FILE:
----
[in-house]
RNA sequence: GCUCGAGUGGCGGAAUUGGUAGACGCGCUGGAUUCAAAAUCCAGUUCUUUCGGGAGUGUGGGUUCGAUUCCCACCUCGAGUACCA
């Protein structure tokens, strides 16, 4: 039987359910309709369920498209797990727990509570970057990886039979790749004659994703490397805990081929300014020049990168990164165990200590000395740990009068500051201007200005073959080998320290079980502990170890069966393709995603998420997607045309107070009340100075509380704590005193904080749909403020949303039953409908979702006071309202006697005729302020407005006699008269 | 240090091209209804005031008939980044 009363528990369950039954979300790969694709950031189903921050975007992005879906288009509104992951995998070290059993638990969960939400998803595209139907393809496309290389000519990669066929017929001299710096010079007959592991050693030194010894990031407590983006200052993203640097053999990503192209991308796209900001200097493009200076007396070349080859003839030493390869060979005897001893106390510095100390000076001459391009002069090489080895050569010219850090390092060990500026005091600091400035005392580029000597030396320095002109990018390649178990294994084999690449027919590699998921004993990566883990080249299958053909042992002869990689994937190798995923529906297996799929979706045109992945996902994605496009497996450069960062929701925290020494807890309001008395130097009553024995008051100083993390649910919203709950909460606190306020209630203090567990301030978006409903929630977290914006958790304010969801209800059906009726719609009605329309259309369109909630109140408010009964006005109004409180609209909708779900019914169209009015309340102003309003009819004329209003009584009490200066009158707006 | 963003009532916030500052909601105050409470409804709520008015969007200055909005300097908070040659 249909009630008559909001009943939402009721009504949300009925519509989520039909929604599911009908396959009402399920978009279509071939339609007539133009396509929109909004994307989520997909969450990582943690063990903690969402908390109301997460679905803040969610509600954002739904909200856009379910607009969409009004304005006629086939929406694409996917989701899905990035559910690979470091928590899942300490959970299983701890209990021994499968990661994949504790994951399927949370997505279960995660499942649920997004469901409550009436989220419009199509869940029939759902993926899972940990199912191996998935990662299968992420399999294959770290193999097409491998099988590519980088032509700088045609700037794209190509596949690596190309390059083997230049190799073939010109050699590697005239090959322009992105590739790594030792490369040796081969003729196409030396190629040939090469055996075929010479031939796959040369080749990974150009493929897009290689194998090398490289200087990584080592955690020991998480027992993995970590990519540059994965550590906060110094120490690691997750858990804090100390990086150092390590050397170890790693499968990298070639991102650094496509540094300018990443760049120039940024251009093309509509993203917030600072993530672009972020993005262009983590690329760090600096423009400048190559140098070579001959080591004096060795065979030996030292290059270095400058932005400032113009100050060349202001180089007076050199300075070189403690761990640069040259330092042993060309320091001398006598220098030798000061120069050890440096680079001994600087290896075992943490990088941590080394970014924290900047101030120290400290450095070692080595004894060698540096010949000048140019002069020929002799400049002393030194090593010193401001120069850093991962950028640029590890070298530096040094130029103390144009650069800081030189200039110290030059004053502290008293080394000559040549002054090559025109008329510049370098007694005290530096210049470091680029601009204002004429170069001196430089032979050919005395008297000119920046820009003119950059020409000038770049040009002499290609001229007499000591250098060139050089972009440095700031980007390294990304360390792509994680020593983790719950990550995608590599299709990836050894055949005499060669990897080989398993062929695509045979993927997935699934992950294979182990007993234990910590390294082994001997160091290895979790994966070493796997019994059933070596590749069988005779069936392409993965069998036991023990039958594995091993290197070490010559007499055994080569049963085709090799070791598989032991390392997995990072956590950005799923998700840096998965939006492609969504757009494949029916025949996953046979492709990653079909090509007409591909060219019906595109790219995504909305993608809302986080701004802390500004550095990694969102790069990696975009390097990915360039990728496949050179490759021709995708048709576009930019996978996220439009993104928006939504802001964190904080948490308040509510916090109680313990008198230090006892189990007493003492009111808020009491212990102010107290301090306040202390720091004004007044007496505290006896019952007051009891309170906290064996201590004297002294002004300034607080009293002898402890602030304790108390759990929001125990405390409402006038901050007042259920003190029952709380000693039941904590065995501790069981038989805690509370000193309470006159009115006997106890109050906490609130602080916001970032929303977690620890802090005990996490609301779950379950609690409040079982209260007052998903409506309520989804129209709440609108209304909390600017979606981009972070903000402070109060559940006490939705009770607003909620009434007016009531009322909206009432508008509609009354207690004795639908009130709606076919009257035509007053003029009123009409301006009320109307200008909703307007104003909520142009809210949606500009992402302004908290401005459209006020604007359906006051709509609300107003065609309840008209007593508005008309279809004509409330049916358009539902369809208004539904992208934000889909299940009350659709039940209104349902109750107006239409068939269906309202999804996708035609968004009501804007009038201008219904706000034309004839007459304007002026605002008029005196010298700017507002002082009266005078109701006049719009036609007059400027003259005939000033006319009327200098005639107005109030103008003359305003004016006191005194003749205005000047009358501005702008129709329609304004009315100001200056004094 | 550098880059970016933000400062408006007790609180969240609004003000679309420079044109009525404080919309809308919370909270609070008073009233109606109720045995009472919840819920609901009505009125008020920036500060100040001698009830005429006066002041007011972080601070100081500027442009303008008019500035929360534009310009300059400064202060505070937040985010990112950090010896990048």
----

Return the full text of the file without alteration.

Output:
[in-house]
RNA sequence: GCUCGAGUGGCGGAAUUGGUAGACGCGCUGGAUUCAAAAUCCAGUUCUUUCGGGAGUGUGGGUUCGAUUCCCACCUCGAGUACCA
């Protein structure tokens, strides 16, 4: 039987359910309709369920498209797990727990509570970057990886039979790749004659994703490397805990081929300014020049990168990164165990200590000395740990009068500051201007200005073959080998320290079980502990170890069966393709995603998420997607045309107070009340100075509380704590005193904080749909403020949303039953409908979702006071309202006697005729302020407005006699008269 | 240090091209209804005031008939980044 009363528990369950039954979300790969694709950031189903921050975007992005879906288009509104992951995998070290059993638990969960939400998803595209139907393809496309290389000519990669066929017929001299710096010079007959592991050693030194010894990031407590983006200052993203640097053999990503192209991308796209900001200097493009200076007396070349080859003839030493390869060979005897001893106390510095100390000076001459391009002069090489080895050569010219850090390092060990500026005091600091400035005392580029000597030396320095002109990018390649178990294994084999690449027919590699998921004993990566883990080249299958053909042992002869990689994937190798995923529906297996799929979706045109992945996902994605496009497996450069960062929701925290020494807890309001008395130097009553024995008051100083993390649910919203709950909460606190306020209630203090567990301030978006409903929630977290914006958790304010969801209800059906009726719609009605329309259309369109909630109140408010009964006005109004409180609209909708779900019914169209009015309340102003309003009819004329209003009584009490200066009158707006 | 963003009532916030500052909601105050409470409804709520008015969007200055909005300097908070040659 249909009630008559909001009943939402009721009504949300009925519509989520039909929604599911009908396959009402399920978009279509071939339609007539133009396509929109909004994307989520997909969450990582943690063990903690969402908390109301997460679905803040969610509600954002739904909200856009379910607009969409009004304005006629086939929406694409996917989701899905990035559910690979470091928590899942300490959970299983701890209990021994499968990661994949504790994951399927949370997505279960995660499942649920997004469901409550009436989220419009199509869940029939759902993926899972940990199912191996998935990662299968992420399999294959770290193999097409491998099988590519980088032509700088045609700037794209190509596949690596190309390059083997230049190799073939010109050699590697005239090959322009992105590739790594030792490369040796081969003729196409030396190629040939090469055996075929010479031939796959040369080749990974150009493929897009290689194998090398490289200087990584080592955690020991998480027992993995970590990519540059994965550590906060110094120490690691997750858990804090100390990086150092390590050397170890790693499968990298070639991102650094496509540094300018990443760049120039940024251009093309509509993203917030600072993530672009972020993005262009983590690329760090600096423009400048190559140098070579001959080591004096060795065979030996030292290059270095400058932005400032113009100050060349202001180089007076050199300075070189403690761990640069040259330092042993060309320091001398006598220098030798000061120069050890440096680079001994600087290896075992943490990088941590080394970014924290900047101030120290400290450095070692080595004894060698540096010949000048140019002069020929002799400049002393030194090593010193401001120069850093991962950028640029590890070298530096040094130029103390144009650069800081030189200039110290030059004053502290008293080394000559040549002054090559025109008329510049370098007694005290530096210049470091680029601009204002004429170069001196430089032979050919005395008297000119920046820009003119950059020409000038770049040009002499290609001229007499000591250098060139050089972009440095700031980007390294990304360390792509994680020593983790719950990550995608590599299709990836050894055949005499060669990897080989398993062929695509045979993927997935699934992950294979182990007993234990910590390294082994001997160091290895979790994966070493796997019994059933070596590749069988005779069936392409993965069998036991023990039958594995091993290197070490010559007499055994080569049963085709090799070791598989032991390392997995990072956590950005799923998700840096998965939006492609969504757009494949029916025949996953046979492709990653079909090509007409591909060219019906595109790219995504909305993608809302986080701004802390500004550095990694969102790069990696975009390097990915360039990728496949050179490759021709995708048709576009930019996978996220439009993104928006939504802001964190904080948490308040509510916090109680313990008198230090006892189990007493003492009111808020009491212990102010107290301090306040202390720091004004007044007496505290006896019952007051009891309170906290064996201590004297002294002004300034607080009293002898402890602030304790108390759990929001125990405390409402006038901050007042259920003190029952709380000693039941904590065995501790069981038989805690509370000193309470006159009115006997106890109050906490609130602080916001970032929303977690620890802090005990996490609301779950379950609690409040079982209260007052998903409506309520989804129209709440609108209304909390600017979606981009972070903000402070109060559940006490939705009770607003909620009434007016009531009322909206009432508008509609009354207690004795639908009130709606076919009257035509007053003029009123009409301006009320109307200008909703307007104003909520142009809210949606500009992402302004908290401005459209006020604007359906006051709509609300107003065609309840008209007593508005008309279809004509409330049916358009539902369809208004539904992208934000889909299940009350659709039940209104349902109750107006239409068939269906309202999804996708035609968004009501804007009038201008219904706000034309004839007459304007002026605002008029005196010298700017507002002082009266005078109701006049719009036609007059400027003259005939000033006319009327200098005639107005109030103008003359305003004016006191005194003749205005000047009358501005702008129709329609304004009315100001200056004094 | 550098880059970016933000400062408006007790609180969240609004003000679309420079044109009525404080919309809308919370909270609070008073009233109606109720045995009472919840819920609901009505009125008020920036500060100040001698009830005429006066002041007011972080601070100081500027442009303008008019500035929360534009310009300059400064202060505070937040985010990112950090010896990048």